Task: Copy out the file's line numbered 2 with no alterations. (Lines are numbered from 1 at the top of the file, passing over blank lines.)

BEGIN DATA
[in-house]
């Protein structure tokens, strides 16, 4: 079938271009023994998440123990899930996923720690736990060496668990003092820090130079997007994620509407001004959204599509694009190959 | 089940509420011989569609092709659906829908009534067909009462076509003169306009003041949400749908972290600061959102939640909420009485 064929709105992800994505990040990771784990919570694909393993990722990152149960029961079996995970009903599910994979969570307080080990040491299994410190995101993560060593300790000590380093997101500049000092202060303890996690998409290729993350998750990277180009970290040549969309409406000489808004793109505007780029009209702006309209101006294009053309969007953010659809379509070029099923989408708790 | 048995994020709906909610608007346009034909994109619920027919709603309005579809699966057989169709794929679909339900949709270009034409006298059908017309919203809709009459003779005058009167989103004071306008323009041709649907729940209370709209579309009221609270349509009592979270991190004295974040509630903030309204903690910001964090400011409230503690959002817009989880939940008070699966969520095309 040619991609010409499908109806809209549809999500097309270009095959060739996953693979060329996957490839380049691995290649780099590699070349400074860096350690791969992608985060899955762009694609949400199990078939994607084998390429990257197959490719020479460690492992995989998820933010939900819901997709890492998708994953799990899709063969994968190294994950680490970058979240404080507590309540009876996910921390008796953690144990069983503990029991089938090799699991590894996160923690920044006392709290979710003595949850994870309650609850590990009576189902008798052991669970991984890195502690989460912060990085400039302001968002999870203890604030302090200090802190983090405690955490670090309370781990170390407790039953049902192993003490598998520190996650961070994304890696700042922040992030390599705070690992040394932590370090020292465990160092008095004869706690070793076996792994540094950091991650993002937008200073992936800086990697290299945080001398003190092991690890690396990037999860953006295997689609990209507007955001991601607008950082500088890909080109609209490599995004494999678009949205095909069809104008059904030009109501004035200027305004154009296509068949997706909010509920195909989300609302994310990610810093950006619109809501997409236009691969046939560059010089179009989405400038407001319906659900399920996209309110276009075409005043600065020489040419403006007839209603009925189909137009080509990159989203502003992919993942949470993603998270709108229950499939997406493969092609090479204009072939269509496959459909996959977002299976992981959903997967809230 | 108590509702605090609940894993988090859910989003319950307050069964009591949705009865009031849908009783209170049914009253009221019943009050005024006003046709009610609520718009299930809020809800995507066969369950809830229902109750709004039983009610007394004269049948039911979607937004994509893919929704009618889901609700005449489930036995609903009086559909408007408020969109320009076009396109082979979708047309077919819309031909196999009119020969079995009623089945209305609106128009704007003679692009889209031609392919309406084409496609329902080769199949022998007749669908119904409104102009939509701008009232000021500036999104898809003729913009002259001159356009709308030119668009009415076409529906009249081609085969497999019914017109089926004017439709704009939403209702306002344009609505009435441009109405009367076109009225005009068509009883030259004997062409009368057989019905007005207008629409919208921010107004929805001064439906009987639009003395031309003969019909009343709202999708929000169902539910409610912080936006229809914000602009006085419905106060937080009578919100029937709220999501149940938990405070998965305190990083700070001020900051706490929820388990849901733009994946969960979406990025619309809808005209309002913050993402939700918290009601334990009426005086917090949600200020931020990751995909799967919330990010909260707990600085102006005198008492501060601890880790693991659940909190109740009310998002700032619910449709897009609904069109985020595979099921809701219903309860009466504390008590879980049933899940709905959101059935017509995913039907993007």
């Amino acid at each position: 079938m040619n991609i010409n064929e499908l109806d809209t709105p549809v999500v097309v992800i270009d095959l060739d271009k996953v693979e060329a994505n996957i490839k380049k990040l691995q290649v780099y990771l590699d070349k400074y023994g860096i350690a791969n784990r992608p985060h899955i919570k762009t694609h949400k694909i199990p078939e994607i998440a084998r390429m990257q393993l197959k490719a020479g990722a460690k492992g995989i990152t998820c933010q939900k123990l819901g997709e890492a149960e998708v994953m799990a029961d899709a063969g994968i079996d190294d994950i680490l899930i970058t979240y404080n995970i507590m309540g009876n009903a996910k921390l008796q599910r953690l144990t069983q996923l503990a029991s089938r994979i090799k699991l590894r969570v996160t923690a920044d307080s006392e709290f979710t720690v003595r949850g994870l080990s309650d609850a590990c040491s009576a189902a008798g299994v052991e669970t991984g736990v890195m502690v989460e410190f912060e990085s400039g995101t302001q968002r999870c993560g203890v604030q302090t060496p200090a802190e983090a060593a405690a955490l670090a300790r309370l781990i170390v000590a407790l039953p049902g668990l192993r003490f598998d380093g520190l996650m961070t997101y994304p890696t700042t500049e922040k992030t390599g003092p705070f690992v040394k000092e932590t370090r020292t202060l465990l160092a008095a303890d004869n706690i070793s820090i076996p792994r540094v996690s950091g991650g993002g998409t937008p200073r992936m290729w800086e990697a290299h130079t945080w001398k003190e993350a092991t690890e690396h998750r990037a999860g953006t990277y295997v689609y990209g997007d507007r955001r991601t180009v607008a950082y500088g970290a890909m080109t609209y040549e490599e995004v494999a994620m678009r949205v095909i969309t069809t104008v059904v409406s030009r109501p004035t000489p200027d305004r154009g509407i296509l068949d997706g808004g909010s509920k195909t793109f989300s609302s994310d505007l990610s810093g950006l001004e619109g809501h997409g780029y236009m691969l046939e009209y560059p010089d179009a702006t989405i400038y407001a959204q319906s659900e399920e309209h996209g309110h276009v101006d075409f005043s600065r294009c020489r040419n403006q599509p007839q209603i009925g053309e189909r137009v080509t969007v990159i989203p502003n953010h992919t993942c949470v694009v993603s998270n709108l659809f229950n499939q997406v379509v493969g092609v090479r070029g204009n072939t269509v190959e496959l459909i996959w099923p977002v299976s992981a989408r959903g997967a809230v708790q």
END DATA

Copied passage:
């Protein structure tokens, strides 16, 4: 079938271009023994998440123990899930996923720690736990060496668990003092820090130079997007994620509407001004959204599509694009190959 | 089940509420011989569609092709659906829908009534067909009462076509003169306009003041949400749908972290600061959102939640909420009485 064929709105992800994505990040990771784990919570694909393993990722990152149960029961079996995970009903599910994979969570307080080990040491299994410190995101993560060593300790000590380093997101500049000092202060303890996690998409290729993350998750990277180009970290040549969309409406000489808004793109505007780029009209702006309209101006294009053309969007953010659809379509070029099923989408708790 | 048995994020709906909610608007346009034909994109619920027919709603309005579809699966057989169709794929679909339900949709270009034409006298059908017309919203809709009459003779005058009167989103004071306008323009041709649907729940209370709209579309009221609270349509009592979270991190004295974040509630903030309204903690910001964090400011409230503690959002817009989880939940008070699966969520095309 040619991609010409499908109806809209549809999500097309270009095959060739996953693979060329996957490839380049691995290649780099590699070349400074860096350690791969992608985060899955762009694609949400199990078939994607084998390429990257197959490719020479460690492992995989998820933010939900819901997709890492998708994953799990899709063969994968190294994950680490970058979240404080507590309540009876996910921390008796953690144990069983503990029991089938090799699991590894996160923690920044006392709290979710003595949850994870309650609850590990009576189902008798052991669970991984890195502690989460912060990085400039302001968002999870203890604030302090200090802190983090405690955490670090309370781990170390407790039953049902192993003490598998520190996650961070994304890696700042922040992030390599705070690992040394932590370090020292465990160092008095004869706690070793076996792994540094950091991650993002937008200073992936800086990697290299945080001398003190092991690890690396990037999860953006295997689609990209507007955001991601607008950082500088890909080109609209490599995004494999678009949205095909069809104008059904030009109501004035200027305004154009296509068949997706909010509920195909989300609302994310990610810093950006619109809501997409236009691969046939560059010089179009989405400038407001319906659900399920996209309110276009075409005043600065020489040419403006007839209603009925189909137009080509990159989203502003992919993942949470993603998270709108229950499939997406493969092609090479204009072939269509496959459909996959977002299976992981959903997967809230 | 108590509702605090609940894993988090859910989003319950307050069964009591949705009865009031849908009783209170049914009253009221019943009050005024006003046709009610609520718009299930809020809800995507066969369950809830229902109750709004039983009610007394004269049948039911979607937004994509893919929704009618889901609700005449489930036995609903009086559909408007408020969109320009076009396109082979979708047309077919819309031909196999009119020969079995009623089945209305609106128009704007003679692009889209031609392919309406084409496609329902080769199949022998007749669908119904409104102009939509701008009232000021500036999104898809003729913009002259001159356009709308030119668009009415076409529906009249081609085969497999019914017109089926004017439709704009939403209702306002344009609505009435441009109405009367076109009225005009068509009883030259004997062409009368057989019905007005207008629409919208921010107004929805001064439906009987639009003395031309003969019909009343709202999708929000169902539910409610912080936006229809914000602009006085419905106060937080009578919100029937709220999501149940938990405070998965305190990083700070001020900051706490929820388990849901733009994946969960979406990025619309809808005209309002913050993402939700918290009601334990009426005086917090949600200020931020990751995909799967919330990010909260707990600085102006005198008492501060601890880790693991659940909190109740009310998002700032619910449709897009609904069109985020595979099921809701219903309860009466504390008590879980049933899940709905959101059935017509995913039907993007």